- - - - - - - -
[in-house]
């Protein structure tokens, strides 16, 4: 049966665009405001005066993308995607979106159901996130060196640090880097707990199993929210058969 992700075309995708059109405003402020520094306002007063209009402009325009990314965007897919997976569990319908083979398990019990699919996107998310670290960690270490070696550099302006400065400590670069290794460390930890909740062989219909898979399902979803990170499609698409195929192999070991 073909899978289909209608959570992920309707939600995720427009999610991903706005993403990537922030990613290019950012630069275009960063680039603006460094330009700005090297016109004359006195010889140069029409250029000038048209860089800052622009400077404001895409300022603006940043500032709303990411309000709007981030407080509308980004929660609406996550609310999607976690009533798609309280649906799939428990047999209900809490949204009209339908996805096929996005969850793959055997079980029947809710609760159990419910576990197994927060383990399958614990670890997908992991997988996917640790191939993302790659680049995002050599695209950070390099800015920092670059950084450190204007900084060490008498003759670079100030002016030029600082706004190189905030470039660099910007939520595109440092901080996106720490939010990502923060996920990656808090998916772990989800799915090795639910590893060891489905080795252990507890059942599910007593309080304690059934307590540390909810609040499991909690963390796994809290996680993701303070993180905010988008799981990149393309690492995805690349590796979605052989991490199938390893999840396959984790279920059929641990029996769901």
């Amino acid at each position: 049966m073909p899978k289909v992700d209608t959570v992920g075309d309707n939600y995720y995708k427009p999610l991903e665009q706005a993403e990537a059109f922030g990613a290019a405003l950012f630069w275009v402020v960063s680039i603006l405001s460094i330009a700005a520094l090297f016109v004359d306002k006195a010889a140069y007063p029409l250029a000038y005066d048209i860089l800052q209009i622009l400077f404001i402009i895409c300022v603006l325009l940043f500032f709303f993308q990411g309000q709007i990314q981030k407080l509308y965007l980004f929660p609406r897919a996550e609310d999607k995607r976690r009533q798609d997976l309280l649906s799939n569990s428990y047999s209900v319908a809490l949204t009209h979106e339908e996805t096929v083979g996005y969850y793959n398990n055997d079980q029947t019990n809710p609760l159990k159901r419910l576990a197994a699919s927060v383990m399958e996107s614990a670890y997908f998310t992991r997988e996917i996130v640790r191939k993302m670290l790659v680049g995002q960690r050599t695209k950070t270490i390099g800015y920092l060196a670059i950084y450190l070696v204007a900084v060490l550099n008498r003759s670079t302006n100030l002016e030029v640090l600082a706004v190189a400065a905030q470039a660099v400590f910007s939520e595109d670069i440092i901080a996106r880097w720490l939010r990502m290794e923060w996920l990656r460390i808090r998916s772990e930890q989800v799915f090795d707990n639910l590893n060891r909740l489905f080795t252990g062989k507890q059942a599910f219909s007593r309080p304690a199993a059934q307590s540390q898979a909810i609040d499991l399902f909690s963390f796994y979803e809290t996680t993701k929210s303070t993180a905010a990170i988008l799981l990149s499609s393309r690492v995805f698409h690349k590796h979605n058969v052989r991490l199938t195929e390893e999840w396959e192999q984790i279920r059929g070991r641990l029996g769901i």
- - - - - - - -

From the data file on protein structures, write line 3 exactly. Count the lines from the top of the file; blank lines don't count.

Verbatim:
């Amino acid at each position: 049966m073909p899978k289909v992700d209608t959570v992920g075309d309707n939600y995720y995708k427009p999610l991903e665009q706005a993403e990537a059109f922030g990613a290019a405003l950012f630069w275009v402020v960063s680039i603006l405001s460094i330009a700005a520094l090297f016109v004359d306002k006195a010889a140069y007063p029409l250029a000038y005066d048209i860089l800052q209009i622009l400077f404001i402009i895409c300022v603006l325009l940043f500032f709303f993308q990411g309000q709007i990314q981030k407080l509308y965007l980004f929660p609406r897919a996550e609310d999607k995607r976690r009533q798609d997976l309280l649906s799939n569990s428990y047999s209900v319908a809490l949204t009209h979106e339908e996805t096929v083979g996005y969850y793959n398990n055997d079980q029947t019990n809710p609760l159990k159901r419910l576990a197994a699919s927060v383990m399958e996107s614990a670890y997908f998310t992991r997988e996917i996130v640790r191939k993302m670290l790659v680049g995002q960690r050599t695209k950070t270490i390099g800015y920092l060196a670059i950084y450190l070696v204007a900084v060490l550099n008498r003759s670079t302006n100030l002016e030029v640090l600082a706004v190189a400065a905030q470039a660099v400590f910007s939520e595109d670069i440092i901080a996106r880097w720490l939010r990502m290794e923060w996920l990656r460390i808090r998916s772990e930890q989800v799915f090795d707990n639910l590893n060891r909740l489905f080795t252990g062989k507890q059942a599910f219909s007593r309080p304690a199993a059934q307590s540390q898979a909810i609040d499991l399902f909690s963390f796994y979803e809290t996680t993701k929210s303070t993180a905010a990170i988008l799981l990149s499609s393309r690492v995805f698409h690349k590796h979605n058969v052989r991490l199938t195929e390893e999840w396959e192999q984790i279920r059929g070991r641990l029996g769901i």